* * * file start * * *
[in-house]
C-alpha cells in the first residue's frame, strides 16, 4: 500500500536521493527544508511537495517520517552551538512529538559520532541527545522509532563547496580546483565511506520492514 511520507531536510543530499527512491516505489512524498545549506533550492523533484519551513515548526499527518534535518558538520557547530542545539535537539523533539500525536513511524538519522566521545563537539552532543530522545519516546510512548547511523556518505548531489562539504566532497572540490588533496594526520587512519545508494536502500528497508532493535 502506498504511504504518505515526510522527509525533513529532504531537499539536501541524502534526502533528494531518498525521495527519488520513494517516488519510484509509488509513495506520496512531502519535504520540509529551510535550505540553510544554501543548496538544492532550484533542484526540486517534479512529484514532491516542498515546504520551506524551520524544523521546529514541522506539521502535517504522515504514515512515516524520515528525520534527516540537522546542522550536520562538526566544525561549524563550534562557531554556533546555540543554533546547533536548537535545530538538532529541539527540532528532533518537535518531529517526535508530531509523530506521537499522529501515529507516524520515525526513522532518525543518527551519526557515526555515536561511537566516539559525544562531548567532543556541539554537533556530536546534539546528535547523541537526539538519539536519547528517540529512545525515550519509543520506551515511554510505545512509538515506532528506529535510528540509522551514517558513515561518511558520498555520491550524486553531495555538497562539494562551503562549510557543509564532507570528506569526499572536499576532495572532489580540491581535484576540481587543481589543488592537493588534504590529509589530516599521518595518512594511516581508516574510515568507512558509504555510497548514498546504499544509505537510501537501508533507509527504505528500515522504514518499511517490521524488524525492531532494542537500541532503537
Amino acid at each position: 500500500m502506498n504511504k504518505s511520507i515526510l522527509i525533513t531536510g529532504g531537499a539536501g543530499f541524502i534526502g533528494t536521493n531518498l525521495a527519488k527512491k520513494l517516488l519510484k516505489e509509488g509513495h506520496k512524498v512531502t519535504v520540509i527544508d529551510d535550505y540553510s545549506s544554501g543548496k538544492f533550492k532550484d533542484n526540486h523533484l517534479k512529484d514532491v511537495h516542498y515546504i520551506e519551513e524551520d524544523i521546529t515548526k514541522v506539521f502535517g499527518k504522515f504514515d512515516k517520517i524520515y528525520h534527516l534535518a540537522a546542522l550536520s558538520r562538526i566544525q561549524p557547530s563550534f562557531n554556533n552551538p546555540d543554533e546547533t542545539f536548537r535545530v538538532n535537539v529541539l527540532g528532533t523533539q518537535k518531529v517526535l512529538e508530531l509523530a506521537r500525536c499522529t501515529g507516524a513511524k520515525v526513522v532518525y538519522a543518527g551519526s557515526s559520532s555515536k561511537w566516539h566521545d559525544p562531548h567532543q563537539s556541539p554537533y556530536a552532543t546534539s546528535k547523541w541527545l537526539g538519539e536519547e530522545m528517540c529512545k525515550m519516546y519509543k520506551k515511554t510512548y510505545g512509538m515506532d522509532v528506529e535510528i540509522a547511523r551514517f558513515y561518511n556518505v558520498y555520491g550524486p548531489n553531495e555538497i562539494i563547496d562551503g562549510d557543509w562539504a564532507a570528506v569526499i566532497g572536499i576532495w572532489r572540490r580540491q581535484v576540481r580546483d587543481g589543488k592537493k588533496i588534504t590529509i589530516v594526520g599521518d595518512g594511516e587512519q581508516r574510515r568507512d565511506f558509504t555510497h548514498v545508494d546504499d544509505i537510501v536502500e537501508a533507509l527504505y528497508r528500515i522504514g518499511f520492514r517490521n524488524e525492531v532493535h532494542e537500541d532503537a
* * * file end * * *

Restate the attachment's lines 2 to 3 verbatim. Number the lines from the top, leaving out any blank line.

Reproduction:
C-alpha cells in the first residue's frame, strides 16, 4: 500500500536521493527544508511537495517520517552551538512529538559520532541527545522509532563547496580546483565511506520492514 511520507531536510543530499527512491516505489512524498545549506533550492523533484519551513515548526499527518534535518558538520557547530542545539535537539523533539500525536513511524538519522566521545563537539552532543530522545519516546510512548547511523556518505548531489562539504566532497572540490588533496594526520587512519545508494536502500528497508532493535 502506498504511504504518505515526510522527509525533513529532504531537499539536501541524502534526502533528494531518498525521495527519488520513494517516488519510484509509488509513495506520496512531502519535504520540509529551510535550505540553510544554501543548496538544492532550484533542484526540486517534479512529484514532491516542498515546504520551506524551520524544523521546529514541522506539521502535517504522515504514515512515516524520515528525520534527516540537522546542522550536520562538526566544525561549524563550534562557531554556533546555540543554533546547533536548537535545530538538532529541539527540532528532533518537535518531529517526535508530531509523530506521537499522529501515529507516524520515525526513522532518525543518527551519526557515526555515536561511537566516539559525544562531548567532543556541539554537533556530536546534539546528535547523541537526539538519539536519547528517540529512545525515550519509543520506551515511554510505545512509538515506532528506529535510528540509522551514517558513515561518511558520498555520491550524486553531495555538497562539494562551503562549510557543509564532507570528506569526499572536499576532495572532489580540491581535484576540481587543481589543488592537493588534504590529509589530516599521518595518512594511516581508516574510515568507512558509504555510497548514498546504499544509505537510501537501508533507509527504505528500515522504514518499511517490521524488524525492531532494542537500541532503537
Amino acid at each position: 500500500m502506498n504511504k504518505s511520507i515526510l522527509i525533513t531536510g529532504g531537499a539536501g543530499f541524502i534526502g533528494t536521493n531518498l525521495a527519488k527512491k520513494l517516488l519510484k516505489e509509488g509513495h506520496k512524498v512531502t519535504v520540509i527544508d529551510d535550505y540553510s545549506s544554501g543548496k538544492f533550492k532550484d533542484n526540486h523533484l517534479k512529484d514532491v511537495h516542498y515546504i520551506e519551513e524551520d524544523i521546529t515548526k514541522v506539521f502535517g499527518k504522515f504514515d512515516k517520517i524520515y528525520h534527516l534535518a540537522a546542522l550536520s558538520r562538526i566544525q561549524p557547530s563550534f562557531n554556533n552551538p546555540d543554533e546547533t542545539f536548537r535545530v538538532n535537539v529541539l527540532g528532533t523533539q518537535k518531529v517526535l512529538e508530531l509523530a506521537r500525536c499522529t501515529g507516524a513511524k520515525v526513522v532518525y538519522a543518527g551519526s557515526s559520532s555515536k561511537w566516539h566521545d559525544p562531548h567532543q563537539s556541539p554537533y556530536a552532543t546534539s546528535k547523541w541527545l537526539g538519539e536519547e530522545m528517540c529512545k525515550m519516546y519509543k520506551k515511554t510512548y510505545g512509538m515506532d522509532v528506529e535510528i540509522a547511523r551514517f558513515y561518511n556518505v558520498y555520491g550524486p548531489n553531495e555538497i562539494i563547496d562551503g562549510d557543509w562539504a564532507a570528506v569526499i566532497g572536499i576532495w572532489r572540490r580540491q581535484v576540481r580546483d587543481g589543488k592537493k588533496i588534504t590529509i589530516v594526520g599521518d595518512g594511516e587512519q581508516r574510515r568507512d565511506f558509504t555510497h548514498v545508494d546504499d544509505i537510501v536502500e537501508a533507509l527504505y528497508r528500515i522504514g518499511f520492514r517490521n524488524e525492531v532493535h532494542e537500541d532503537a